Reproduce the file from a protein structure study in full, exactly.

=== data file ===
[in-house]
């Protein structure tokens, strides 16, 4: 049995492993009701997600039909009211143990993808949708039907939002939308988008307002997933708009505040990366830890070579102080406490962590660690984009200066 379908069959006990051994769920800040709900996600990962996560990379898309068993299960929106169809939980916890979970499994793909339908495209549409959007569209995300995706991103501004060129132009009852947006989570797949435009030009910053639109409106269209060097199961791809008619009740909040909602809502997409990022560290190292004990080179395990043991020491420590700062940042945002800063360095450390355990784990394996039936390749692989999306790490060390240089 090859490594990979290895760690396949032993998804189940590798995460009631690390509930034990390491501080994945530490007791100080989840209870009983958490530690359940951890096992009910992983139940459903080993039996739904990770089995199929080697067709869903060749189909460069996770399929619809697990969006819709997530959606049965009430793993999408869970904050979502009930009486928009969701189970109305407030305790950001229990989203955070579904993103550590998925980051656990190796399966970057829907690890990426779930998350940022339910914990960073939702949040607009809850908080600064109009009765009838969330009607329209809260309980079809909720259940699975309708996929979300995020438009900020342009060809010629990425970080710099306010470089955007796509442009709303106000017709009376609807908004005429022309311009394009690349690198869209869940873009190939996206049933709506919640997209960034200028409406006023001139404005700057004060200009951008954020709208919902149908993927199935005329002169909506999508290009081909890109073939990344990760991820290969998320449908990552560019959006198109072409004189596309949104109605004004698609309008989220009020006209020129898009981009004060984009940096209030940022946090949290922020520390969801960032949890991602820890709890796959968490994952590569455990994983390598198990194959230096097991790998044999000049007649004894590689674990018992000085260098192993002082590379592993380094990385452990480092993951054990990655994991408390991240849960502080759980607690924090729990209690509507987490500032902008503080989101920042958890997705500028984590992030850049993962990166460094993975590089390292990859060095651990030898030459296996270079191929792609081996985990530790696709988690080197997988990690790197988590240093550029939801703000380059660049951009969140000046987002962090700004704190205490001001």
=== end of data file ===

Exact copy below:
[in-house]
């Protein structure tokens, strides 16, 4: 049995492993009701997600039909009211143990993808949708039907939002939308988008307002997933708009505040990366830890070579102080406490962590660690984009200066 379908069959006990051994769920800040709900996600990962996560990379898309068993299960929106169809939980916890979970499994793909339908495209549409959007569209995300995706991103501004060129132009009852947006989570797949435009030009910053639109409106269209060097199961791809008619009740909040909602809502997409990022560290190292004990080179395990043991020491420590700062940042945002800063360095450390355990784990394996039936390749692989999306790490060390240089 090859490594990979290895760690396949032993998804189940590798995460009631690390509930034990390491501080994945530490007791100080989840209870009983958490530690359940951890096992009910992983139940459903080993039996739904990770089995199929080697067709869903060749189909460069996770399929619809697990969006819709997530959606049965009430793993999408869970904050979502009930009486928009969701189970109305407030305790950001229990989203955070579904993103550590998925980051656990190796399966970057829907690890990426779930998350940022339910914990960073939702949040607009809850908080600064109009009765009838969330009607329209809260309980079809909720259940699975309708996929979300995020438009900020342009060809010629990425970080710099306010470089955007796509442009709303106000017709009376609807908004005429022309311009394009690349690198869209869940873009190939996206049933709506919640997209960034200028409406006023001139404005700057004060200009951008954020709208919902149908993927199935005329002169909506999508290009081909890109073939990344990760991820290969998320449908990552560019959006198109072409004189596309949104109605004004698609309008989220009020006209020129898009981009004060984009940096209030940022946090949290922020520390969801960032949890991602820890709890796959968490994952590569455990994983390598198990194959230096097991790998044999000049007649004894590689674990018992000085260098192993002082590379592993380094990385452990480092993951054990990655994991408390991240849960502080759980607690924090729990209690509507987490500032902008503080989101920042958890997705500028984590992030850049993962990166460094993975590089390292990859060095651990030898030459296996270079191929792609081996985990530790696709988690080197997988990690790197988590240093550029939801703000380059660049951009969140000046987002962090700004704190205490001001």